The pleading adds when “the State expresses not merely doubt, but a firm conviction that a capital conviction was ‘obtained with the benefit of material misstatements to the jury by the State’s key witness,’ (as stated by the OK AG), it is virtually unthinkable that the conviction could be allowed to stand.”

And, the ethicists’ brief urges, according to the defense, “This Court should grant certiorari and reverse the state court’s decision to make it clear that the integrity and fairness of criminal proceedings unequivocally require prosecutors to rectify false testimony that is relevant to any issue the jury will decide.”  

 Over last weekend, Glossip’s legal team filed a new petition for writ of certiorari asking the U.S. Supreme Court to “accept what the State’s chief law enforcement officer recognizes: that Mr. Glossip’s conviction is a grave miscarriage of justice, and to execute him would be an unthinkable, irreversible travesty.” 

According to the SCOTUS pleading, Glossip argues “due process of law requires reversal because his capital conviction is so infected with errors, the State no longer seeks to defend it. Before the Oklahoma Court of Criminal Appeals (OCCA), AG Drummond confessed error and agreed that Mr. Glossip did not receive a fair trial, and that his conviction must be reversed.”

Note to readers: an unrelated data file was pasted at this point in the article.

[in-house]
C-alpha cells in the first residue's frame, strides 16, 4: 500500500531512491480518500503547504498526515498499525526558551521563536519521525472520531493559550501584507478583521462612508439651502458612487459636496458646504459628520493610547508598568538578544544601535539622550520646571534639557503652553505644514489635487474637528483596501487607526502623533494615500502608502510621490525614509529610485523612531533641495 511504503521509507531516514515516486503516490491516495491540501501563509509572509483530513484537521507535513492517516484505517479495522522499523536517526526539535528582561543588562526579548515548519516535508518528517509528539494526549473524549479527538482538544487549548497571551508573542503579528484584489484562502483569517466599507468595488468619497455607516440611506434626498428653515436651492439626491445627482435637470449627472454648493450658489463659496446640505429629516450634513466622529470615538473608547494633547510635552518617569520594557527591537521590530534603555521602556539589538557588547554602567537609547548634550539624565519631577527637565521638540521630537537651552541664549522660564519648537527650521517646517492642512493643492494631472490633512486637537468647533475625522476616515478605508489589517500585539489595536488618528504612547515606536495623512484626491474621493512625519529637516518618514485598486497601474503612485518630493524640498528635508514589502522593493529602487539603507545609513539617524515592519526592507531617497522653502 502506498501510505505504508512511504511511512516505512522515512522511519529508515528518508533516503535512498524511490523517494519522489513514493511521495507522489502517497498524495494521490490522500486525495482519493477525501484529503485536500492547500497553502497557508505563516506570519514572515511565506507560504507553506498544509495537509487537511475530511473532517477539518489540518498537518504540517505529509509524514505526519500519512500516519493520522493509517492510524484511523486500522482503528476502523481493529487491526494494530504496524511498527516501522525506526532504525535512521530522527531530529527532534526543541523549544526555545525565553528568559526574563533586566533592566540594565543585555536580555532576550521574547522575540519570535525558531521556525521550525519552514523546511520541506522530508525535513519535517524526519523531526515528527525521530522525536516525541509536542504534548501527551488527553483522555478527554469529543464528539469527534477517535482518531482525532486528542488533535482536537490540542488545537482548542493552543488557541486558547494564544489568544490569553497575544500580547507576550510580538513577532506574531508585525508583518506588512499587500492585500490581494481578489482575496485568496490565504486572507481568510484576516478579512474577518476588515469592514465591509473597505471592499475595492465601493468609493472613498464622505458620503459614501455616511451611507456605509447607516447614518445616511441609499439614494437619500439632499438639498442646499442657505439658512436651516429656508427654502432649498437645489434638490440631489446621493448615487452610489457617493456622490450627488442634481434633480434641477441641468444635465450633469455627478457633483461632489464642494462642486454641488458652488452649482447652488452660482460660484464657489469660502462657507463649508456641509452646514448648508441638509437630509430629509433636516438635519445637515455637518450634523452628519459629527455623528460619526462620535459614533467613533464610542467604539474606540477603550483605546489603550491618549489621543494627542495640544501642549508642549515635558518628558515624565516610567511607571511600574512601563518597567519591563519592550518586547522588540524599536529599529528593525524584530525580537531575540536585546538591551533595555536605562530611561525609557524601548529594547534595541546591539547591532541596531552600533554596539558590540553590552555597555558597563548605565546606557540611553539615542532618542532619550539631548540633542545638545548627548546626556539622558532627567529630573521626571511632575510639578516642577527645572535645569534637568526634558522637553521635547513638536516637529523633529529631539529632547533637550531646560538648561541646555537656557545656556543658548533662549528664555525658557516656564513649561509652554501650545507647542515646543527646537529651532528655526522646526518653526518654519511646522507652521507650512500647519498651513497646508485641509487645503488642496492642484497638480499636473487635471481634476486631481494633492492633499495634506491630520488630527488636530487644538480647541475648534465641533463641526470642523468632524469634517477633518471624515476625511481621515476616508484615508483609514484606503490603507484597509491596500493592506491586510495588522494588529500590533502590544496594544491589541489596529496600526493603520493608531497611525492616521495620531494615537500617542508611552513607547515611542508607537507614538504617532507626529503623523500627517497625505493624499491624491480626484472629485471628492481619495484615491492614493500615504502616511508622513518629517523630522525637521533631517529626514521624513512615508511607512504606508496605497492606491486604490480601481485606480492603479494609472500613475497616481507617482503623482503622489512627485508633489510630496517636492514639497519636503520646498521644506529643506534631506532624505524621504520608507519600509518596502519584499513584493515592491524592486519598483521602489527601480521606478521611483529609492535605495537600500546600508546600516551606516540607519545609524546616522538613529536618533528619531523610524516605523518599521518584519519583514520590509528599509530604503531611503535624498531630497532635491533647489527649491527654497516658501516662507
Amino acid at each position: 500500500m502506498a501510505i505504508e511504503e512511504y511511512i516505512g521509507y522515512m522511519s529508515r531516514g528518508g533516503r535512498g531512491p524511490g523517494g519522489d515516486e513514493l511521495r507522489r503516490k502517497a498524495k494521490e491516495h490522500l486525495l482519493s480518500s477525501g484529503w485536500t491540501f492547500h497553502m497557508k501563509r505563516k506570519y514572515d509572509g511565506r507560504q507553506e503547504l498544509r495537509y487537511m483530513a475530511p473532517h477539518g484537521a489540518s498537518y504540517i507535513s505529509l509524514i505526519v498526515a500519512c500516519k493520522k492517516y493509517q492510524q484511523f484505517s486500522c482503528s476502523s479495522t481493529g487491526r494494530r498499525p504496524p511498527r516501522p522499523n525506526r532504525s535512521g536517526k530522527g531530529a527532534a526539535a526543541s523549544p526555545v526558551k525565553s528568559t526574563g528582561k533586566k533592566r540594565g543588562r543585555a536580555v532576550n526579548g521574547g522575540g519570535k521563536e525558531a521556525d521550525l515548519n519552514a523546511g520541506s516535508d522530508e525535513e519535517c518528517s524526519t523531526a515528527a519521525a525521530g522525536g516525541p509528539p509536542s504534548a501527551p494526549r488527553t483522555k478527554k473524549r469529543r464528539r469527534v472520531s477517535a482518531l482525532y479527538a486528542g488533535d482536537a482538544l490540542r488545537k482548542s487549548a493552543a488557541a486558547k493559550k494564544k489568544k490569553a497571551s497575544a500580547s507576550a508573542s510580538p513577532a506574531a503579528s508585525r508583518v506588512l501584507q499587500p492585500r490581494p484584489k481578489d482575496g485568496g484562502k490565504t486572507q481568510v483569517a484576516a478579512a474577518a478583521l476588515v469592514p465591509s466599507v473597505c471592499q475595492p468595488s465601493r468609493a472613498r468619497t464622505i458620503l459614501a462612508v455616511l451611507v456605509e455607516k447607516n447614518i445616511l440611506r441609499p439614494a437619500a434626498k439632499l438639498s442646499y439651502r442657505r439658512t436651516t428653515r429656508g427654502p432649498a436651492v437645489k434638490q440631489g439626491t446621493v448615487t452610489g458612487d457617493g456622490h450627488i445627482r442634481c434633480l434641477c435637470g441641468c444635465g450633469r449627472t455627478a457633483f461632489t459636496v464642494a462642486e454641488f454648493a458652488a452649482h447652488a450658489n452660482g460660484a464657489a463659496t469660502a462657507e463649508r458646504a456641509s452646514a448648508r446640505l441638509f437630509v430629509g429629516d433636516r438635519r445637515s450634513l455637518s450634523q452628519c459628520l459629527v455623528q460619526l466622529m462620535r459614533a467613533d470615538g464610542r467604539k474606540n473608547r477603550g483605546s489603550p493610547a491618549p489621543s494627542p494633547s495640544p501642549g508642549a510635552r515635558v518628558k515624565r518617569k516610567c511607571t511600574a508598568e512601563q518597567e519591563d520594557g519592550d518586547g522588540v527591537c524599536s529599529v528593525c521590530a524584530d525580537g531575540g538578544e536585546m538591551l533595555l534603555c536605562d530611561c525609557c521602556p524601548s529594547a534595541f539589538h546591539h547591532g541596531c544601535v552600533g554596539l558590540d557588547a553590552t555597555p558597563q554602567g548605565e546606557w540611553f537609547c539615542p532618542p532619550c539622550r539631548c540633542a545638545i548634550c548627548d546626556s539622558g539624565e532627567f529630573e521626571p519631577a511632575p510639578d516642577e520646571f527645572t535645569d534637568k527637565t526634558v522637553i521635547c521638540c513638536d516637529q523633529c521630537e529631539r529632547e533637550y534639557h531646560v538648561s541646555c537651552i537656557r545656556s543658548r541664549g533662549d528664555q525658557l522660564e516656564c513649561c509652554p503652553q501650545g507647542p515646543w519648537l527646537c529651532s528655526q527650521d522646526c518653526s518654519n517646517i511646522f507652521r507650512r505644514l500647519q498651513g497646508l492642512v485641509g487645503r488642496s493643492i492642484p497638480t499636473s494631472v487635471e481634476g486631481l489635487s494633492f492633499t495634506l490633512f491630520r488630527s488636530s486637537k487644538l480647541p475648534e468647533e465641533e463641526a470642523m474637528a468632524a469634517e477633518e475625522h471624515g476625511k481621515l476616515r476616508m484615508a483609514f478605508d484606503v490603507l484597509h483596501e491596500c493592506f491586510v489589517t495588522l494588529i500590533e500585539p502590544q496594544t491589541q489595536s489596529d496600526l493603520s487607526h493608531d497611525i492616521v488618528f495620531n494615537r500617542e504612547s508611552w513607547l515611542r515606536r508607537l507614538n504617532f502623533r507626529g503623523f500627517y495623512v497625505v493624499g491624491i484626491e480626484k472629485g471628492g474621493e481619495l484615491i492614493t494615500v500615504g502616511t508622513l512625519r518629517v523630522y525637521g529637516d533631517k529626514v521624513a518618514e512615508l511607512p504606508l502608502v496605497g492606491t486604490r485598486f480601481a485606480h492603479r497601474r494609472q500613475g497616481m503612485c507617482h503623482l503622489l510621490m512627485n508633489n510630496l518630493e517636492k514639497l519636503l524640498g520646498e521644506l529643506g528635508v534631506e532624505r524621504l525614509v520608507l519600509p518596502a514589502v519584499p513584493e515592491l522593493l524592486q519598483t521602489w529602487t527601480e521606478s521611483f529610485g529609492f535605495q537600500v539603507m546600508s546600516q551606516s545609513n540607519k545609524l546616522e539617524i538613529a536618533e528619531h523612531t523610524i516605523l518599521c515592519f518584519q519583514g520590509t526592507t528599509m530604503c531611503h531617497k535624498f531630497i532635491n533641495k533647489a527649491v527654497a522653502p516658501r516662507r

But, the brief added, “the OCCA has refused to stop the execution of an innocent man who never had a fair trial.” 

The defense has steadfastly maintained that the “only evidence linking Mr. Glossip to the murder was testimony from the undisputed killer, Justin Sneed. Sneed only claimed Mr. Glossip hired him to do the crime after detectives suggested Mr. Glossip’s name to him six times, informing Sneed that Mr. Glossip was ‘putting it on [Sneed] the worst’ and suggesting his cooperation would result in leniency. “

Glossip’s defense notes the death row incarcerated man has received support from 62 Oklahoma legislators, including at least 45 death penalty supporting Republican lawmakers. Amici filed briefs in support of relief for Glossip, including one from a Oklahoma legislator, a self-described death penalty proponent, as well as a diverse group of prosecutors, including a current member of the U.S. Congress, current and former elected District Attorneys, an Attorney General, line prosecutors, and the author of a state’s death penalty statute.